I like and respect my students, but we cannot be friends. I need to enforce rules, hold them to deadlines, and give them grades. If your friend Steve gave you a D you’d be angry, but if Prof. Lake gave you a D then he’s just doing his job.
The title is needed also to keep a degree of formality in our relationship. This is as much for me as for them. I need to do what is best for them, which is not necessarily what they would want. Thinking of them as peers would leads to a temptation not to challenge them, to be the ‘cool’ teacher instead of the good one.
I also suspect it helps in other ways to maintain this formality. I have only heard of a couple of cases of professors behaving inappropriately with students, but in both cases they were the kind of professors who went by first names.
Besides, I am not at all convinced that the seemingly egalitarian idea of first names is actually egalitarian. Formality makes it easier for those unfamiliar with a culture to navigate it. Being informal just hides the rules and may actually make it harder for those from disadvantaged groups to understand what is expected of them.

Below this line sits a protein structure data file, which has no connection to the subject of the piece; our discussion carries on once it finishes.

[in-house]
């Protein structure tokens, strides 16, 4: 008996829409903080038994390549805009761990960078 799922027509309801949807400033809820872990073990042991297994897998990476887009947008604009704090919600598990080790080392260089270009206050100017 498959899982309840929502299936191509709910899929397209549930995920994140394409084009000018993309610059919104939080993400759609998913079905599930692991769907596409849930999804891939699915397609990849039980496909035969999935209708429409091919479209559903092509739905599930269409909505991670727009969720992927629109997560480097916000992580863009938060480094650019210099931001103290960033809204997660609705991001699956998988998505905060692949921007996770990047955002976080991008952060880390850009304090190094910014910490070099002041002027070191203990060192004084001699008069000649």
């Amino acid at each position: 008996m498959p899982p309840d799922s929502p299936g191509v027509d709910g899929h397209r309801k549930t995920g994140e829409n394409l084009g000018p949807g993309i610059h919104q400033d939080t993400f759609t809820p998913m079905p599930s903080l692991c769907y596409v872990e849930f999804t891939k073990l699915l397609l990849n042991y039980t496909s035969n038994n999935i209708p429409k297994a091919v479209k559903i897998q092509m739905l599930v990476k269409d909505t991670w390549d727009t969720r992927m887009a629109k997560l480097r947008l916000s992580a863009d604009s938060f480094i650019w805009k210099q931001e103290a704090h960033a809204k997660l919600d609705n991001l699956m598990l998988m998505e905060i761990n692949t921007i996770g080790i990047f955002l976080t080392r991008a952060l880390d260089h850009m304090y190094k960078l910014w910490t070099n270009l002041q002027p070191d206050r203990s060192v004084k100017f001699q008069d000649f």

My students can call me Steve when they graduate.”
Comment 2. “One thing I’ll add to this excellent post: I am slightly autistic, and one of the ways that manifests in me is that I find rules of social behavior unintuitive. If you put me in a highly egalitarian spontaneous order situation, I don’t really know how to act or how to talk to people. What I need are clearly defined social rules, scripts if you will. Formal, hierarchical relationships like teacher-student or colonel-major make me comfortable because there is a clear script for me to follow.”
Comment 3. “I always ask my students to call me David, but Steven makes a good point that I hadn’t previous considered that formality is easier to navigate – especially given the international nature of the student body.
Nonetheless, I have always found that colleagues that insist on being called Professor or Doctor (or use the titles on Twitter) are almost always insufferable in person.”